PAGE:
Bali Welcomes the Day of Silence

What's On | Written By, Life on the Island |

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Bali is at present busy preparing yet another festivity in welcoming the Lunar (Saka) New Year, known as Nyepi, which according to the Balinese calendar system will fall this March 21. Nyepi is the most unique festival ever held in Bali, for the whole island will experience total silence for 24 straight hours.

However, the night just before the silent day, a real party will take place on the streets in Bali. On this Nyepi eve, all the Balinese Hindus across the island are having extravagant parades and marching along the streets while carrying ogoh-ogoh, a gigantic puppet made from colorful papers, mirrors, suede, tinsel, bamboo and other materials. The ogoh-ogoh itself is skillfully shaped and crafted into forms of monsters representing evil spirits. Fire would be set on the ogoh-ogoh before midnight as a symbol of exorcism, essentially ridding the island of any evils.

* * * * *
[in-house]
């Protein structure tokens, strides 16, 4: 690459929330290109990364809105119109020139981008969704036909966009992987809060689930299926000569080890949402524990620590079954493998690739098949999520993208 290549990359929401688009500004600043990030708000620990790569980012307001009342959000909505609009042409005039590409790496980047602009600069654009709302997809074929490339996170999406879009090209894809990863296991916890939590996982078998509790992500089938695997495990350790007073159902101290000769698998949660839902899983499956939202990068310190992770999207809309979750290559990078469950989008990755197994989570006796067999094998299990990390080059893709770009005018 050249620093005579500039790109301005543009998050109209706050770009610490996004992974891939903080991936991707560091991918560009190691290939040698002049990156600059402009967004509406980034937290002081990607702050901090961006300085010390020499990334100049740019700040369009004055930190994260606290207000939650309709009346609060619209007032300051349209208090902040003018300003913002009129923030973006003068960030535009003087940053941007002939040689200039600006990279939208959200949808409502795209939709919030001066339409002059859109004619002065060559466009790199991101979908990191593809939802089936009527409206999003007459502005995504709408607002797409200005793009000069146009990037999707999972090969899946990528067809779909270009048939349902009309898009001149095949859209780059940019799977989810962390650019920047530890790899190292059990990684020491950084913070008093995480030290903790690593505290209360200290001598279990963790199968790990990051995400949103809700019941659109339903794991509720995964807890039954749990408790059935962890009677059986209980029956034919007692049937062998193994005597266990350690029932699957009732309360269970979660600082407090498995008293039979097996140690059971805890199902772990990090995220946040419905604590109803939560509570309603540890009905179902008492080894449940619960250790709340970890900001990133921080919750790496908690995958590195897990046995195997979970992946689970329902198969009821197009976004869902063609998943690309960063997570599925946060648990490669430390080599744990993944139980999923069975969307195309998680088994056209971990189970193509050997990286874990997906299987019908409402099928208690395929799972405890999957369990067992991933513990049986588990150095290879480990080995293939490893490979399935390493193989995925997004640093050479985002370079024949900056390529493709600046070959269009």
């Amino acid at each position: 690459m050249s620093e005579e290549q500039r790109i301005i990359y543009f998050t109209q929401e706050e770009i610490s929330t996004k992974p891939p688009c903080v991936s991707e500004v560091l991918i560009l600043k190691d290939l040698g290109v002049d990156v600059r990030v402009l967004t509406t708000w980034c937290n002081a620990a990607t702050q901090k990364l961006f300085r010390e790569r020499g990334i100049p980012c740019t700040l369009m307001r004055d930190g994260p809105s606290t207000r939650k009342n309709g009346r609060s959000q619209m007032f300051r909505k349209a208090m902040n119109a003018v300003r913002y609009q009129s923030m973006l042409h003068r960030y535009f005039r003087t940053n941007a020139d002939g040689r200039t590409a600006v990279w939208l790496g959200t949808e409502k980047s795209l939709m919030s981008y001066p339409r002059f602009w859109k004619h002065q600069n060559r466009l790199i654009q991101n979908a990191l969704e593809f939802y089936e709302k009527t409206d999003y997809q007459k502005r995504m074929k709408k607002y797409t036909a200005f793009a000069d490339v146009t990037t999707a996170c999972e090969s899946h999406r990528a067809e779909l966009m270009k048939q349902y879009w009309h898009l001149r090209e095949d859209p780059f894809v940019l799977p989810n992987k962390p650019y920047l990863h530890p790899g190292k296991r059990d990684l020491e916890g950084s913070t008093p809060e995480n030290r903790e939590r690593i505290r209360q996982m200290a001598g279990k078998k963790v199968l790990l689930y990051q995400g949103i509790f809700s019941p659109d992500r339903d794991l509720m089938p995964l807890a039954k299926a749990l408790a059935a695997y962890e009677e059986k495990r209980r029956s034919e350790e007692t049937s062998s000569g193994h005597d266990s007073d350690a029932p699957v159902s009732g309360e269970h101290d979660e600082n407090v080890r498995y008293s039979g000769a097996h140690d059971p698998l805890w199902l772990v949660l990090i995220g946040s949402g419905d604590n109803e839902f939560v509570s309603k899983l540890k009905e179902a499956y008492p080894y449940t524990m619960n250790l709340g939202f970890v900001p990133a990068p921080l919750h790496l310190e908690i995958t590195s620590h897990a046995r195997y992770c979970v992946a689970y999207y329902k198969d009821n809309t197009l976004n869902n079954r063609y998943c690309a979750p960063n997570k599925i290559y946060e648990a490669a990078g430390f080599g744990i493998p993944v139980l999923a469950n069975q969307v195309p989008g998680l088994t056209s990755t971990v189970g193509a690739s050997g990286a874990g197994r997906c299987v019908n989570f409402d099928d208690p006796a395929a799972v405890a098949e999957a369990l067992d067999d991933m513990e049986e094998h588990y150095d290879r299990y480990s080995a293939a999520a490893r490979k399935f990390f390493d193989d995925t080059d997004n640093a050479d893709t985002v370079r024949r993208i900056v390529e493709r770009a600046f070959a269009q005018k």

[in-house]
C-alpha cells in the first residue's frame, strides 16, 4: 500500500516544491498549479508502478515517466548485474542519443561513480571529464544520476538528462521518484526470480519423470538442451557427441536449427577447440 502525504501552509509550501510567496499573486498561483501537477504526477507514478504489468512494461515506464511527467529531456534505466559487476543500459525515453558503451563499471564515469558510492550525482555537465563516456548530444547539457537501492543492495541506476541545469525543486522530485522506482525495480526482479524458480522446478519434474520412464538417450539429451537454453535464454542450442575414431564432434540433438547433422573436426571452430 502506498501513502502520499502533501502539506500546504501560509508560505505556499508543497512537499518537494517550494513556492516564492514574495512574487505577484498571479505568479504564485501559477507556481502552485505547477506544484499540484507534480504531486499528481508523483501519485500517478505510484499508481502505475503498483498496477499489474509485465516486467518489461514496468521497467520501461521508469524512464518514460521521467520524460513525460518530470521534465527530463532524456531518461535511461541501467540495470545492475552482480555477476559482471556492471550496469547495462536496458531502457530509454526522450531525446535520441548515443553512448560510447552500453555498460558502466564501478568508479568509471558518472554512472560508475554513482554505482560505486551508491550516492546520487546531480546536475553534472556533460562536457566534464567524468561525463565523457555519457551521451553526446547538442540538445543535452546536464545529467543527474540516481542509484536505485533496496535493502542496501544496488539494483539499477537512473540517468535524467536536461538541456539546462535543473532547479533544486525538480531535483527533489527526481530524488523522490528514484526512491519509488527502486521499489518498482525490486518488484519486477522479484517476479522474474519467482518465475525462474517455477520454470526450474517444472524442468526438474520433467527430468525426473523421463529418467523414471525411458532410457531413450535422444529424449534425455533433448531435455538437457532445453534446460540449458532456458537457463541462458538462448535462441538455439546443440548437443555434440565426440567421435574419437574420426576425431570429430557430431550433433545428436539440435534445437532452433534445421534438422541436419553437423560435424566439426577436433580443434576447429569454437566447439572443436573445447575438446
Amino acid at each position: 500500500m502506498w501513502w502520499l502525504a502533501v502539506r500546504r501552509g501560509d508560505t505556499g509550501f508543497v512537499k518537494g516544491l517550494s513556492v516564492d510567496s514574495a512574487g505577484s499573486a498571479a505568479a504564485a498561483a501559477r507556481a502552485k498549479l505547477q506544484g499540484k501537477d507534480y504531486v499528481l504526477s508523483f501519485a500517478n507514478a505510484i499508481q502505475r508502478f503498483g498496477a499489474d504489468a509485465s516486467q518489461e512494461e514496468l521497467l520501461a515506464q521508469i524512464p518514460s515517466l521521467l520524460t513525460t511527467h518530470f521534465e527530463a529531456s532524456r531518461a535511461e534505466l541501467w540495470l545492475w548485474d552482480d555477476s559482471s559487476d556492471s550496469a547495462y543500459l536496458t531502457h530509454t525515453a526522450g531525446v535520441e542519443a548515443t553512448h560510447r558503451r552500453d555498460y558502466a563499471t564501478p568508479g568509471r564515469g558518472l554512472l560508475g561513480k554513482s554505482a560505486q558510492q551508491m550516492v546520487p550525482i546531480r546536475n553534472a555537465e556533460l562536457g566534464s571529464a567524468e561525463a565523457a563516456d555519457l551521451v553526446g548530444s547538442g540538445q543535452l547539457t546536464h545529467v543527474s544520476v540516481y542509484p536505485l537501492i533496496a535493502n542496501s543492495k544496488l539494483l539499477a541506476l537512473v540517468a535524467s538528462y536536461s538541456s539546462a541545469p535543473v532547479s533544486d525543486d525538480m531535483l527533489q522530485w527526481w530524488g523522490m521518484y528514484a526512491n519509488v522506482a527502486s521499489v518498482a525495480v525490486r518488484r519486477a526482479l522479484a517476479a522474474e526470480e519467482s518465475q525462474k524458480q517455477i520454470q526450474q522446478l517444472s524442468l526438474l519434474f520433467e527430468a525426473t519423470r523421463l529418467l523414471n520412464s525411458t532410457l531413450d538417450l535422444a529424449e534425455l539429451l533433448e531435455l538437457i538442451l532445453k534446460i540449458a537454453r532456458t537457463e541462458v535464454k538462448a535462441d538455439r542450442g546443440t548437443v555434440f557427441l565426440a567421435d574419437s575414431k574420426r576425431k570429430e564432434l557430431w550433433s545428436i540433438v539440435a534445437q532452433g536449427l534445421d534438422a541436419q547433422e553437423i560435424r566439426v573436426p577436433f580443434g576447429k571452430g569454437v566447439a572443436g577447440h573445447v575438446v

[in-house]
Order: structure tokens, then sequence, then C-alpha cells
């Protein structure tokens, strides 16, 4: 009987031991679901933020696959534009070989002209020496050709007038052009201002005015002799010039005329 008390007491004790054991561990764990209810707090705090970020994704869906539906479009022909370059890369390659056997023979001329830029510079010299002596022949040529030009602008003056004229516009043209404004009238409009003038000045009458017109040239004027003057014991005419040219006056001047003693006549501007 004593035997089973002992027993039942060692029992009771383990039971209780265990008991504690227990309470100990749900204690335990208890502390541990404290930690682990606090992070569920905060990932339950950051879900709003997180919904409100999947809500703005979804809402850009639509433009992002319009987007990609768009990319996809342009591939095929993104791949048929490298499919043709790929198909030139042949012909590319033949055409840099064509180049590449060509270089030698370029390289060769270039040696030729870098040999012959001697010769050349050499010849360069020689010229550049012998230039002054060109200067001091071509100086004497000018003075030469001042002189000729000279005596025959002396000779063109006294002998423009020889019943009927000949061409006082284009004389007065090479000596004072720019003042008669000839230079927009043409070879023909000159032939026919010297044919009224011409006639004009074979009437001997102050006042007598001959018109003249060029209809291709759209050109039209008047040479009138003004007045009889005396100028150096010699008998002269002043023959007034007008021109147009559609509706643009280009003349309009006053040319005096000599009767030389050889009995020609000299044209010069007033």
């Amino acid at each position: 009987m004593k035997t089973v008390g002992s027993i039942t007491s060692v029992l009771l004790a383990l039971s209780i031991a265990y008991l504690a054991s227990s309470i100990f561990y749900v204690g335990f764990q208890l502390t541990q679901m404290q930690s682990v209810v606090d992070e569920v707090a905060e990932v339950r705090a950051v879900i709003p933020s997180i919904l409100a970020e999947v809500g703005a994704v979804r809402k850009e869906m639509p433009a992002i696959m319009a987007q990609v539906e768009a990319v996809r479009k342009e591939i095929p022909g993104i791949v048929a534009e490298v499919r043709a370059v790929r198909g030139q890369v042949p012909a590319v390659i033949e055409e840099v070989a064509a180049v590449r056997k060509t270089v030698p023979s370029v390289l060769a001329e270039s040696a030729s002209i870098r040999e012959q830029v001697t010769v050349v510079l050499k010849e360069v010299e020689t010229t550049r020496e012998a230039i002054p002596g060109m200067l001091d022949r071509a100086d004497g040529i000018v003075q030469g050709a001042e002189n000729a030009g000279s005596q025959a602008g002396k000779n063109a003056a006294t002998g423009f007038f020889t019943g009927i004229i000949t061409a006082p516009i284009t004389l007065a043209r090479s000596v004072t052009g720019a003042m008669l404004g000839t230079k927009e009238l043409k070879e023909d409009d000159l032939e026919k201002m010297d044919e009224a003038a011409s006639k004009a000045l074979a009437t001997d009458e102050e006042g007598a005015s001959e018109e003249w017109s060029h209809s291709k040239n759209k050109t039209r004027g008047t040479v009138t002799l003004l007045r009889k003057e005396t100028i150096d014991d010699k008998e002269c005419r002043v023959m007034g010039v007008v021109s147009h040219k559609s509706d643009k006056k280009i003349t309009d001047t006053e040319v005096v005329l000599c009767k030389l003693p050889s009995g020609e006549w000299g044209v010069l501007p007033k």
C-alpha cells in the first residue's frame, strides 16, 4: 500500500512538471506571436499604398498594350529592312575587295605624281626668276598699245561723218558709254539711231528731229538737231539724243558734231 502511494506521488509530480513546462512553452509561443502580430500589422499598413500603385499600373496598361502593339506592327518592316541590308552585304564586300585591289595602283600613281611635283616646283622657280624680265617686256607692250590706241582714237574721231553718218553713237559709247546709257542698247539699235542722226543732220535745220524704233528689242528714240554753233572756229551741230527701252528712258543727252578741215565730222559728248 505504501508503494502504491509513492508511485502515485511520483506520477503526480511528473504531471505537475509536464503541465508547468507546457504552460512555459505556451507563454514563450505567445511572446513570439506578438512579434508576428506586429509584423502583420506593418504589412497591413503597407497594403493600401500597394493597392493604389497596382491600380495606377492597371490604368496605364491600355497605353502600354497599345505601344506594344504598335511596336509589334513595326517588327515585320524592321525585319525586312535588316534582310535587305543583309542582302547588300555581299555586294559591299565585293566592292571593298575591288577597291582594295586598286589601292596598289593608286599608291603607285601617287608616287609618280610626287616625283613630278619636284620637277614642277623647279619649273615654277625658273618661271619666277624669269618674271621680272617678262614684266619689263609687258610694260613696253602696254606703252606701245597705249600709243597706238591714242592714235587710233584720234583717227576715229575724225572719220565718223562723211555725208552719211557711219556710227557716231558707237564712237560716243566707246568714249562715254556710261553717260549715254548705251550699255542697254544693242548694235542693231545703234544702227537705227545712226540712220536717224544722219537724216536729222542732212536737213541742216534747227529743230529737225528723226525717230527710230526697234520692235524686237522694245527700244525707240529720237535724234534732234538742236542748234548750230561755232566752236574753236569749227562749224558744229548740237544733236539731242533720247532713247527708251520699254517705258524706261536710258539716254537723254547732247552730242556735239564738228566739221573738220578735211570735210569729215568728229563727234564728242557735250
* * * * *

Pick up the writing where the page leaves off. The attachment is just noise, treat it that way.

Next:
On the Nyepi Day, when practices that involve pleasure, traffic, fire and work are prohibited, Bali will resemble an abandoned civilization. The only public facility allowed to operate is hospitals – even the airport is closed. The non-Hindu residents usually go to hotels as their temporary refuges before the ogoh-ogoh parade starts in order not to get caught in traffic; some of the roads are closed for the parade. Aside from hotels, people in Bali who don’t practice Nyepi usually go to the neighboring islands of Lombok or Java as an escape.

Since noises are also prohibited, you might need to turn your TV and music player to the minimum – as long as the sound doesn’t reach the road, you will be fine. Oh, and you can’t go out!

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